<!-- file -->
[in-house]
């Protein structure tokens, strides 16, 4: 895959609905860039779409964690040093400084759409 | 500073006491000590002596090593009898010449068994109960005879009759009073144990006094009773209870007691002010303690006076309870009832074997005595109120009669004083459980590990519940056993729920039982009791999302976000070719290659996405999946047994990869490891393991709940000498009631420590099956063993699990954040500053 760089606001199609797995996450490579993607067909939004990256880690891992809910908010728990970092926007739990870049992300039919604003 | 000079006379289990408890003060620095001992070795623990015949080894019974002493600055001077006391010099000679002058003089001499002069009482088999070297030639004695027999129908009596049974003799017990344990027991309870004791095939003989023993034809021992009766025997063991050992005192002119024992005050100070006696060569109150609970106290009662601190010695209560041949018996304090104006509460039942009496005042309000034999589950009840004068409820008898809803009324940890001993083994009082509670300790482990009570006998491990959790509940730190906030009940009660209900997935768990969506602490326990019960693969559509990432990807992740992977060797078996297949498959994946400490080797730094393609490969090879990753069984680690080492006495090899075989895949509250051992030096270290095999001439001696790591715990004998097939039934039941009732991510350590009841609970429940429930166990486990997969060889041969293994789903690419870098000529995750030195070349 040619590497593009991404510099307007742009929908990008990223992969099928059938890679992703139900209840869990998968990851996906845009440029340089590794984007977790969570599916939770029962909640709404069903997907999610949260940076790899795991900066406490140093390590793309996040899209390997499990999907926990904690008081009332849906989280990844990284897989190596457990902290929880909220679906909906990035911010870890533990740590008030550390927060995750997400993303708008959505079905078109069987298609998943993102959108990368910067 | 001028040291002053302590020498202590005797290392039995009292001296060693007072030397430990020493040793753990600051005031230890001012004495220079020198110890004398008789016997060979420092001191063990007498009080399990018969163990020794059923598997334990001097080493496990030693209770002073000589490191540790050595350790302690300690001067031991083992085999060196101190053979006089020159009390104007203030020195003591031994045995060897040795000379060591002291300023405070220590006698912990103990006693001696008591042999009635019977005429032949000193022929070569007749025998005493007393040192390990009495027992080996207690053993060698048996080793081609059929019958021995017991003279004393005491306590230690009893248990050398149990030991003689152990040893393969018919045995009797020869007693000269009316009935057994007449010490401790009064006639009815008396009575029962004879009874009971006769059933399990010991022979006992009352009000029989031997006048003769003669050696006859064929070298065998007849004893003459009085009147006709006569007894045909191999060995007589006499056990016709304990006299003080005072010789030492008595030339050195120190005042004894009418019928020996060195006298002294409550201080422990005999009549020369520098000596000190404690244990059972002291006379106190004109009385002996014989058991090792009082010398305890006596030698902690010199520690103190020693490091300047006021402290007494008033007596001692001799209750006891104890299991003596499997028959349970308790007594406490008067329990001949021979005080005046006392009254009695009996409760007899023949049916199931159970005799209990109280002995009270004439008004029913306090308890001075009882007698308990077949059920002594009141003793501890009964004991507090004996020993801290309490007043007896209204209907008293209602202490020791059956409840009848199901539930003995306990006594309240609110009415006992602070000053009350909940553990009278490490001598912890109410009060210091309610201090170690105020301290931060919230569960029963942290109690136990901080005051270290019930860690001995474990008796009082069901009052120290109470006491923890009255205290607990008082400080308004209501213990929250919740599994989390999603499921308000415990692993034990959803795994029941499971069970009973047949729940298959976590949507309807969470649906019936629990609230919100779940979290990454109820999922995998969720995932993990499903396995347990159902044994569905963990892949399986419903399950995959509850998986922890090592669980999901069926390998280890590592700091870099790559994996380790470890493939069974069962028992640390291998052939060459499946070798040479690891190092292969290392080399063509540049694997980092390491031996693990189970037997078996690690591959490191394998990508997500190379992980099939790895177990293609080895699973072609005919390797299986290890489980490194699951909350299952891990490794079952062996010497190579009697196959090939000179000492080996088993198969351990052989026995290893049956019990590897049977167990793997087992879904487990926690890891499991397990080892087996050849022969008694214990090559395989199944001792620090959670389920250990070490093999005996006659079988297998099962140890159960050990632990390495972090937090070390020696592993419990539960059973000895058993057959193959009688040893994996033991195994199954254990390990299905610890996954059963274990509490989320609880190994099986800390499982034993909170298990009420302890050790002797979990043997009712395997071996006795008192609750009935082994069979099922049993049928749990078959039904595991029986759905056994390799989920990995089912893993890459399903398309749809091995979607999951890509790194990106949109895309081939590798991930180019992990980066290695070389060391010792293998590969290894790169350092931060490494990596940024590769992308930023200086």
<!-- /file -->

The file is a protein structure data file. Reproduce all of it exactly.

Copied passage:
[in-house]
């Protein structure tokens, strides 16, 4: 895959609905860039779409964690040093400084759409 | 500073006491000590002596090593009898010449068994109960005879009759009073144990006094009773209870007691002010303690006076309870009832074997005595109120009669004083459980590990519940056993729920039982009791999302976000070719290659996405999946047994990869490891393991709940000498009631420590099956063993699990954040500053 760089606001199609797995996450490579993607067909939004990256880690891992809910908010728990970092926007739990870049992300039919604003 | 000079006379289990408890003060620095001992070795623990015949080894019974002493600055001077006391010099000679002058003089001499002069009482088999070297030639004695027999129908009596049974003799017990344990027991309870004791095939003989023993034809021992009766025997063991050992005192002119024992005050100070006696060569109150609970106290009662601190010695209560041949018996304090104006509460039942009496005042309000034999589950009840004068409820008898809803009324940890001993083994009082509670300790482990009570006998491990959790509940730190906030009940009660209900997935768990969506602490326990019960693969559509990432990807992740992977060797078996297949498959994946400490080797730094393609490969090879990753069984680690080492006495090899075989895949509250051992030096270290095999001439001696790591715990004998097939039934039941009732991510350590009841609970429940429930166990486990997969060889041969293994789903690419870098000529995750030195070349 040619590497593009991404510099307007742009929908990008990223992969099928059938890679992703139900209840869990998968990851996906845009440029340089590794984007977790969570599916939770029962909640709404069903997907999610949260940076790899795991900066406490140093390590793309996040899209390997499990999907926990904690008081009332849906989280990844990284897989190596457990902290929880909220679906909906990035911010870890533990740590008030550390927060995750997400993303708008959505079905078109069987298609998943993102959108990368910067 | 001028040291002053302590020498202590005797290392039995009292001296060693007072030397430990020493040793753990600051005031230890001012004495220079020198110890004398008789016997060979420092001191063990007498009080399990018969163990020794059923598997334990001097080493496990030693209770002073000589490191540790050595350790302690300690001067031991083992085999060196101190053979006089020159009390104007203030020195003591031994045995060897040795000379060591002291300023405070220590006698912990103990006693001696008591042999009635019977005429032949000193022929070569007749025998005493007393040192390990009495027992080996207690053993060698048996080793081609059929019958021995017991003279004393005491306590230690009893248990050398149990030991003689152990040893393969018919045995009797020869007693000269009316009935057994007449010490401790009064006639009815008396009575029962004879009874009971006769059933399990010991022979006992009352009000029989031997006048003769003669050696006859064929070298065998007849004893003459009085009147006709006569007894045909191999060995007589006499056990016709304990006299003080005072010789030492008595030339050195120190005042004894009418019928020996060195006298002294409550201080422990005999009549020369520098000596000190404690244990059972002291006379106190004109009385002996014989058991090792009082010398305890006596030698902690010199520690103190020693490091300047006021402290007494008033007596001692001799209750006891104890299991003596499997028959349970308790007594406490008067329990001949021979005080005046006392009254009695009996409760007899023949049916199931159970005799209990109280002995009270004439008004029913306090308890001075009882007698308990077949059920002594009141003793501890009964004991507090004996020993801290309490007043007896209204209907008293209602202490020791059956409840009848199901539930003995306990006594309240609110009415006992602070000053009350909940553990009278490490001598912890109410009060210091309610201090170690105020301290931060919230569960029963942290109690136990901080005051270290019930860690001995474990008796009082069901009052120290109470006491923890009255205290607990008082400080308004209501213990929250919740599994989390999603499921308000415990692993034990959803795994029941499971069970009973047949729940298959976590949507309807969470649906019936629990609230919100779940979290990454109820999922995998969720995932993990499903396995347990159902044994569905963990892949399986419903399950995959509850998986922890090592669980999901069926390998280890590592700091870099790559994996380790470890493939069974069962028992640390291998052939060459499946070798040479690891190092292969290392080399063509540049694997980092390491031996693990189970037997078996690690591959490191394998990508997500190379992980099939790895177990293609080895699973072609005919390797299986290890489980490194699951909350299952891990490794079952062996010497190579009697196959090939000179000492080996088993198969351990052989026995290893049956019990590897049977167990793997087992879904487990926690890891499991397990080892087996050849022969008694214990090559395989199944001792620090959670389920250990070490093999005996006659079988297998099962140890159960050990632990390495972090937090070390020696592993419990539960059973000895058993057959193959009688040893994996033991195994199954254990390990299905610890996954059963274990509490989320609880190994099986800390499982034993909170298990009420302890050790002797979990043997009712395997071996006795008192609750009935082994069979099922049993049928749990078959039904595991029986759905056994390799989920990995089912893993890459399903398309749809091995979607999951890509790194990106949109895309081939590798991930180019992990980066290695070389060391010792293998590969290894790169350092931060490494990596940024590769992308930023200086």